For the remainder of the afternoon Mother and I talked cheerfully together—and then, as the emergency painkiller she had taken at home lost its potency, the agony returned, vengefully. It was hours before she was quiet again. By then I had been called into the hall by a new surgeon. The X rays had revealed a desperate condition. The doctors told me that my mother could not live more than 24 hours without an operation, and there was little chance of her surviving that.
I do not know whether they were asking permission to operate or not. I simply looked at them. What other course of action could there be?
In the warmth and murkiness of the night, I sat beside my mother and held her left hand as she drowsed. Her other hand was strapped to a board while liquid strength flowed into her veins. I must pray, I told myself.
But I could not. Pray without ceasing? I couldn't pray at all. It was simple to pray for cab drivers and ladies with vigorous sons, but pray for my mother's life? I could not ask that much of him.
The minutes melded into a quarter-hour, then a half, and my mind seemed empty. Slowly, without rationalizing, without focusing my thoughts at all, I began to repeat the same inaudible words to her:
Love and contentment...love and contentment...
I don't know where the words came from, but they were there to the exclusion of everything else. It was as though I wanted to swath my mother in love, to bring her utter comfort, and that by keeping her hand in mine I could transfuse the power of those silent words.
The night passed and early the next morning surgery was performed. Mother underwent it successfully, as I knew somehow she would.
That afternoon as I returned home to sleep, my prayers diminished in gratitude as a feeling of anger took their place—anger against the doctor who might have come and who might have foreseen the critical situation. I was in a white fury when I telephoned him. I castigated him for what I considered was his dereliction of duty, and when he replied with what I thought were lame excuses, I swore at him.
What had happened to my praying without ceasing? The past 24 hours had been challenging ones and I had failed to pass muster. I could pray in situations that did not touch me near, but I was not prepared for those that struck the raw nerve of emotion.
In retrospect, I recognized the value and importance of formal periods of prayer, be they in church, upon rising or going to bed, in specific quiet moments.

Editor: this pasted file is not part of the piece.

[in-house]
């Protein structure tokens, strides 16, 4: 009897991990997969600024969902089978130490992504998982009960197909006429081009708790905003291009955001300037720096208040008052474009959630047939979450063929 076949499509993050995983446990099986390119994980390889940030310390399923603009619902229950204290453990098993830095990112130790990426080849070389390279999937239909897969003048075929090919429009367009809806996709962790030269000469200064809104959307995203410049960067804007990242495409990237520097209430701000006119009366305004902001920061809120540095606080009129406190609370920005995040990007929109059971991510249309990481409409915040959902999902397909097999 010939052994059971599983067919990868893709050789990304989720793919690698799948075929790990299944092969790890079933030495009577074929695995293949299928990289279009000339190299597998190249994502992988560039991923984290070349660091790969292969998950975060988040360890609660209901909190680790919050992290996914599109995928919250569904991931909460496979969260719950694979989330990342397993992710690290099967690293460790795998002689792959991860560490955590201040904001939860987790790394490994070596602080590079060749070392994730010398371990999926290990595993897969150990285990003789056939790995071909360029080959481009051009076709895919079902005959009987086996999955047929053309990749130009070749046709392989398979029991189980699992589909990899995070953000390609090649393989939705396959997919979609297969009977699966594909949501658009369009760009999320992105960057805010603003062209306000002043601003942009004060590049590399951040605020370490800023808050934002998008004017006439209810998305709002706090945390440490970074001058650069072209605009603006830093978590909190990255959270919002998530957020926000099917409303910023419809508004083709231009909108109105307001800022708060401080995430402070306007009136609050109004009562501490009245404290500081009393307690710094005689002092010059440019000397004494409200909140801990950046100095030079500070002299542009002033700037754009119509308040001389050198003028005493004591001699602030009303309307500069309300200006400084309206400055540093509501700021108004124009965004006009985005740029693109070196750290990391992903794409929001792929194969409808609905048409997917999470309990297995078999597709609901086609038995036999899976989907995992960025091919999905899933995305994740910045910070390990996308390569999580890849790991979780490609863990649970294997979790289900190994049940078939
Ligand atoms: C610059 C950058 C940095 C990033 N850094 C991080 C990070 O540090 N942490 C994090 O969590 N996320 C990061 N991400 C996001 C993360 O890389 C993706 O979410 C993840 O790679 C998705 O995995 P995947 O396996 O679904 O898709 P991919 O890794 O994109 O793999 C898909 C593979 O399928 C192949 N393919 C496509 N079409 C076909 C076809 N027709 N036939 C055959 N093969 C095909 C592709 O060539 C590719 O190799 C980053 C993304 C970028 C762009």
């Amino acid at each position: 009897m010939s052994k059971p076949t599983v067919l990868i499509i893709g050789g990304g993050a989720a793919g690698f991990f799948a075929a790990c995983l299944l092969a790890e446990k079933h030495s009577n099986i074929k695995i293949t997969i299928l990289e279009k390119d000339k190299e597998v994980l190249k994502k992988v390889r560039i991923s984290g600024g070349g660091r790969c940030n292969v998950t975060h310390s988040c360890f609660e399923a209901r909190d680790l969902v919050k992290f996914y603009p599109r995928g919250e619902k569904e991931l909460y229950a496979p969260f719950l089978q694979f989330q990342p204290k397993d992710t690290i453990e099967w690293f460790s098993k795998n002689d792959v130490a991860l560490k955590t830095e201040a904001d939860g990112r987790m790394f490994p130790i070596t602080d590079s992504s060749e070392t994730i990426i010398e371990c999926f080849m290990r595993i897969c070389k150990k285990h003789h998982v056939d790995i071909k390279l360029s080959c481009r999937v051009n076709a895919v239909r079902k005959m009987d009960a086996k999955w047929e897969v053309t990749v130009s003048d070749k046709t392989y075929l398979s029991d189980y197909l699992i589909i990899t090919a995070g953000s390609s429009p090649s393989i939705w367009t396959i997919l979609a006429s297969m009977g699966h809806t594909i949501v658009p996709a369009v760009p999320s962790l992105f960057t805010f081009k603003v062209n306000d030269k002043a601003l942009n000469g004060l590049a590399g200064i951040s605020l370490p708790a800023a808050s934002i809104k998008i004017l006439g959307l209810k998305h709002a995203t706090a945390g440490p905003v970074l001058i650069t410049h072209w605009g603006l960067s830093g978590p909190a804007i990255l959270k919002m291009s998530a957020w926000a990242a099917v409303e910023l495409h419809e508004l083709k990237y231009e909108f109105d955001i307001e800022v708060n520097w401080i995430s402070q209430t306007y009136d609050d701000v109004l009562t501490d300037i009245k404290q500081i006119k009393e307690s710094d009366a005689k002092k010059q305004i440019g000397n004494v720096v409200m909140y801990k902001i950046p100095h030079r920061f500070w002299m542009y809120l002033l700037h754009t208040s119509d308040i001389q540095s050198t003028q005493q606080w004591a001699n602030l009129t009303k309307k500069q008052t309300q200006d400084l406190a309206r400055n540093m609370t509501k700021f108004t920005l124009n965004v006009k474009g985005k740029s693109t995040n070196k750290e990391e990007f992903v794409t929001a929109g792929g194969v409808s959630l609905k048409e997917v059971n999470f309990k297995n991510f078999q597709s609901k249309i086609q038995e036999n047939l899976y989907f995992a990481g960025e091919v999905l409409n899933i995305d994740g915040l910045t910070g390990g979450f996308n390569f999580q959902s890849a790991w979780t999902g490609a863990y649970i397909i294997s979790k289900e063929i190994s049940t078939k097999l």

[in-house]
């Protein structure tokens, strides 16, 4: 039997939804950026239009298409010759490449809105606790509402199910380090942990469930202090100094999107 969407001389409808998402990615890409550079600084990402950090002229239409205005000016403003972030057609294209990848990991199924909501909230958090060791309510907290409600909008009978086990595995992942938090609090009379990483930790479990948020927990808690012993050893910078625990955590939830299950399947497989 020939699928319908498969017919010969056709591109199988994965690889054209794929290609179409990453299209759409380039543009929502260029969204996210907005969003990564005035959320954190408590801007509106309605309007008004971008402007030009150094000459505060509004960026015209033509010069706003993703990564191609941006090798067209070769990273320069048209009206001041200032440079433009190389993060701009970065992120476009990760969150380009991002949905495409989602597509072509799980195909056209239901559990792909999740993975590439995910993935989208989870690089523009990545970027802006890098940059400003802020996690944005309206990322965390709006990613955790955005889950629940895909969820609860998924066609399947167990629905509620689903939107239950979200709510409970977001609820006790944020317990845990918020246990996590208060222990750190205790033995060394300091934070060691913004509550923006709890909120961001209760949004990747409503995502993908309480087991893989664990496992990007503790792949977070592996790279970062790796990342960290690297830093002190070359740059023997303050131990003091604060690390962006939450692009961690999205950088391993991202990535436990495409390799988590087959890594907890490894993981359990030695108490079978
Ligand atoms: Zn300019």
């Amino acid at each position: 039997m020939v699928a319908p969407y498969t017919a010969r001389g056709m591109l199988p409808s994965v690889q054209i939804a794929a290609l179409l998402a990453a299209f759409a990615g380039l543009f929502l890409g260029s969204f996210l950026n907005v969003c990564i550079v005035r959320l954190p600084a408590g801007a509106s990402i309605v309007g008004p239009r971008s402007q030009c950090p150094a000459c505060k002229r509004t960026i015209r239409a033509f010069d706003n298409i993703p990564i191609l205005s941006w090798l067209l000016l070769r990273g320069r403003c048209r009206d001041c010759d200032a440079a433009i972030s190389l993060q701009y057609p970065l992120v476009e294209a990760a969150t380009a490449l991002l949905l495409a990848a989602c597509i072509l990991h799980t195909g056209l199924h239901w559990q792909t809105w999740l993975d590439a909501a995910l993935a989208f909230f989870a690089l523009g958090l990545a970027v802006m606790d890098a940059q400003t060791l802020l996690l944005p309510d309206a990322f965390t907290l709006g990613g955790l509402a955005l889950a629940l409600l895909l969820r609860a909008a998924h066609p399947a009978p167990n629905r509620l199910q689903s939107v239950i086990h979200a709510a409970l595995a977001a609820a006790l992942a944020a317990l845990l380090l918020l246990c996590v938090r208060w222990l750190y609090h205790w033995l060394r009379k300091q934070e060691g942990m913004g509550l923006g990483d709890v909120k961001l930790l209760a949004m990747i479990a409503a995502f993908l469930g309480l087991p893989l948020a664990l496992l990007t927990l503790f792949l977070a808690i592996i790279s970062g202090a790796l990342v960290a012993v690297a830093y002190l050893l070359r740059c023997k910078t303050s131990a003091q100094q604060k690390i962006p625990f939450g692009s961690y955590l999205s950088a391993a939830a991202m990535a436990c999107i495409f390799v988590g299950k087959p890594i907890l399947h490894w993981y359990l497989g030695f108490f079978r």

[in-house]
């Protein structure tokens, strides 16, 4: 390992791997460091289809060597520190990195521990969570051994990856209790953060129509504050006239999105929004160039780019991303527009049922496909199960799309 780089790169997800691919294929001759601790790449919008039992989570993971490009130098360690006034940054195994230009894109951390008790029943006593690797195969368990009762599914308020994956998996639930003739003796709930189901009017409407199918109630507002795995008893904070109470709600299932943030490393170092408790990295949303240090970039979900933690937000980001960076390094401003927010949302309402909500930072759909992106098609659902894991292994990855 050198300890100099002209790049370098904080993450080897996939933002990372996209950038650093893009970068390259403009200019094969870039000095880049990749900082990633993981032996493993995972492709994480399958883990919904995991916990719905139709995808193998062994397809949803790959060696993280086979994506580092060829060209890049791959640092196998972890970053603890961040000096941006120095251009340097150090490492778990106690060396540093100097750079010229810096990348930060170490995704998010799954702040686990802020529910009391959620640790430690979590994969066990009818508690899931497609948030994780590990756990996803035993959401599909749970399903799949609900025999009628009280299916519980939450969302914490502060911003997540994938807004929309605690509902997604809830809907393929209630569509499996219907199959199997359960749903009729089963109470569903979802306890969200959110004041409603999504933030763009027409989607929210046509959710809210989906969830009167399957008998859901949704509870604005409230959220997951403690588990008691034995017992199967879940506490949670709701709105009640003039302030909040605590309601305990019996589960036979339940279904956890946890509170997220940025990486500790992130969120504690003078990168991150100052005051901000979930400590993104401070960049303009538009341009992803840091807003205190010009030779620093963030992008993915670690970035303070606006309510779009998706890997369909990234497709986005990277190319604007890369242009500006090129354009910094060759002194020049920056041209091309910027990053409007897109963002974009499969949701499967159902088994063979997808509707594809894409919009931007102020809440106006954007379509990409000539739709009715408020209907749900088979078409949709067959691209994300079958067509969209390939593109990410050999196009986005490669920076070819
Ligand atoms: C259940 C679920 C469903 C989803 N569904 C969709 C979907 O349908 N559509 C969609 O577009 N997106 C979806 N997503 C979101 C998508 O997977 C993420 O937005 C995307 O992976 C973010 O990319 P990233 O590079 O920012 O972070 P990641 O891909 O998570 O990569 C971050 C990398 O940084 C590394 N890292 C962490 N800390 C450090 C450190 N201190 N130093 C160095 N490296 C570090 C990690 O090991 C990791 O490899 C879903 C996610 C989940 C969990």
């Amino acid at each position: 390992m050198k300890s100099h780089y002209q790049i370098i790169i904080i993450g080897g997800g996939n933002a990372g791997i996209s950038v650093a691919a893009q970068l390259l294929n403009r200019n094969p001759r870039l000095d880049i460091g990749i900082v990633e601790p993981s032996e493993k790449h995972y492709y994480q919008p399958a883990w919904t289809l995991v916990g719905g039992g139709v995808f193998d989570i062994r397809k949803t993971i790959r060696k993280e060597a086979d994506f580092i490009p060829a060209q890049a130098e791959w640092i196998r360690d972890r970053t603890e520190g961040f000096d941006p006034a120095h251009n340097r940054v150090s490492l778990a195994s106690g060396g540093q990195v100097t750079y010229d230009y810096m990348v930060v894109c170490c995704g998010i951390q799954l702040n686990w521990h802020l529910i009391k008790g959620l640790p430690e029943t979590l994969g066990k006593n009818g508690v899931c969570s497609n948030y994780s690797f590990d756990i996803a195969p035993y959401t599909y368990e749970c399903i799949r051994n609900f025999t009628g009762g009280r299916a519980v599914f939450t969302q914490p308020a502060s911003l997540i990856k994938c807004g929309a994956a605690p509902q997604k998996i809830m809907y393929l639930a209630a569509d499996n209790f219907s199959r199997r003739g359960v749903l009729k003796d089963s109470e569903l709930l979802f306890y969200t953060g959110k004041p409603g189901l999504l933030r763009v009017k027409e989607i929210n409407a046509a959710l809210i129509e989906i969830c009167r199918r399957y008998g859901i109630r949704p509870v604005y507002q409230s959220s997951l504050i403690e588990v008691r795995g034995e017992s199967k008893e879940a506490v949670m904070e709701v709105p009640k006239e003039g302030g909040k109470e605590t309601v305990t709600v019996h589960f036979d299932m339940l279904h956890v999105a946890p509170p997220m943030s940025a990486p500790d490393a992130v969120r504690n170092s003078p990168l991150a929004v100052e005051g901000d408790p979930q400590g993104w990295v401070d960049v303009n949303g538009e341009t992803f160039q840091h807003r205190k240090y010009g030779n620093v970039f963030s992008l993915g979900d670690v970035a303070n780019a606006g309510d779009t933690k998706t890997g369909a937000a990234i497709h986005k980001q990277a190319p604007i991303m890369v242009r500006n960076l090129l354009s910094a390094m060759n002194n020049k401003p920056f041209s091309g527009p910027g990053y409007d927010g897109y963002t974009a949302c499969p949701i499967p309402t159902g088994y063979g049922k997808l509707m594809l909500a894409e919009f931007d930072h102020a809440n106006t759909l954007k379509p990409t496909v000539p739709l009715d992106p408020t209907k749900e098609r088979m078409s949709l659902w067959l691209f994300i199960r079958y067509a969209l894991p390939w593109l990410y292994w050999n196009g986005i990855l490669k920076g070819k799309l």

I believe now, however, that just as a man should not be a Sunday Christian only, neither should he restrict himself only to a prayer schedule. When Paul said Pray without ceasing he was, of course, saying that God should be foremost in man's mind at all times, but more, he was offering man a practical instrument—prayer—for accomplishing this end. He was prescribing a conduct of life that would include all eventualities.
The athlete who does not train cannot expect victory. Similarly, a man who does not practice praying may expect to find his control weakened when he needs to call upon it.
"It is," Alex Carrel said, "when prayer becomes a habit that it operates on the character." Prayer and God are not sometime things.
"Love and contentment" was a prayer from deep within me. It came unconsciously when I thought myself empty. The oaths I flung at the doctor, however, represented a collapse of the prayer fabric because I did not care. Had I been prepared by a life of praying, had I learned the value of silence in which prayer is most effective, I believe I would not have sworn at that physician. I most certainly would have taken him to task as I saw the facts, but if I had had the resources from which to form prayers, both for him and for my own equanimity, I would not have allowed my argument with him to be dissipated in frenzy.
On a Sunday morning, after two weeks of numb struggle, Mother died. By then, for me, as I am sure it was already for her, the continuity of life had been affirmed. And one of the insights into living that her death had given me was that we come closest to God, who is with us always, in times of prayer. When we pray without ceasing, difficult as it is to achieve, we are with him always.
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The late Van Varner was Editor-in-Chief of GUIDEPOSTS magazine.